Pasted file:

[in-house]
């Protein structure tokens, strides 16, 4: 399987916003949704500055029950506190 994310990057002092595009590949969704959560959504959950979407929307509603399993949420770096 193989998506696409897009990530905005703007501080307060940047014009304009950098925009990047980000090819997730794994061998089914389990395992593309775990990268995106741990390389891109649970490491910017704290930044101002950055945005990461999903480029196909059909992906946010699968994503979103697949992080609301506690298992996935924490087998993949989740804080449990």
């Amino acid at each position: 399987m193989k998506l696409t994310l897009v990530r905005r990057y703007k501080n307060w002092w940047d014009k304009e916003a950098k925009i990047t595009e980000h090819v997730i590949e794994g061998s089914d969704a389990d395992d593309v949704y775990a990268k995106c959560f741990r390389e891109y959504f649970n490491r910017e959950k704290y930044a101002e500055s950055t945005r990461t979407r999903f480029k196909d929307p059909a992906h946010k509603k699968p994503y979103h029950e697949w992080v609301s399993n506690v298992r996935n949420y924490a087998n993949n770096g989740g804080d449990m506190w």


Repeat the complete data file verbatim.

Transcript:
[in-house]
């Protein structure tokens, strides 16, 4: 399987916003949704500055029950506190 994310990057002092595009590949969704959560959504959950979407929307509603399993949420770096 193989998506696409897009990530905005703007501080307060940047014009304009950098925009990047980000090819997730794994061998089914389990395992593309775990990268995106741990390389891109649970490491910017704290930044101002950055945005990461999903480029196909059909992906946010699968994503979103697949992080609301506690298992996935924490087998993949989740804080449990």
């Amino acid at each position: 399987m193989k998506l696409t994310l897009v990530r905005r990057y703007k501080n307060w002092w940047d014009k304009e916003a950098k925009i990047t595009e980000h090819v997730i590949e794994g061998s089914d969704a389990d395992d593309v949704y775990a990268k995106c959560f741990r390389e891109y959504f649970n490491r910017e959950k704290y930044a101002e500055s950055t945005r990461t979407r999903f480029k196909d929307p059909a992906h946010k509603k699968p994503y979103h029950e697949w992080v609301s399993n506690v298992r996935n949420y924490a087998n993949n770096g989740g804080d449990m506190w």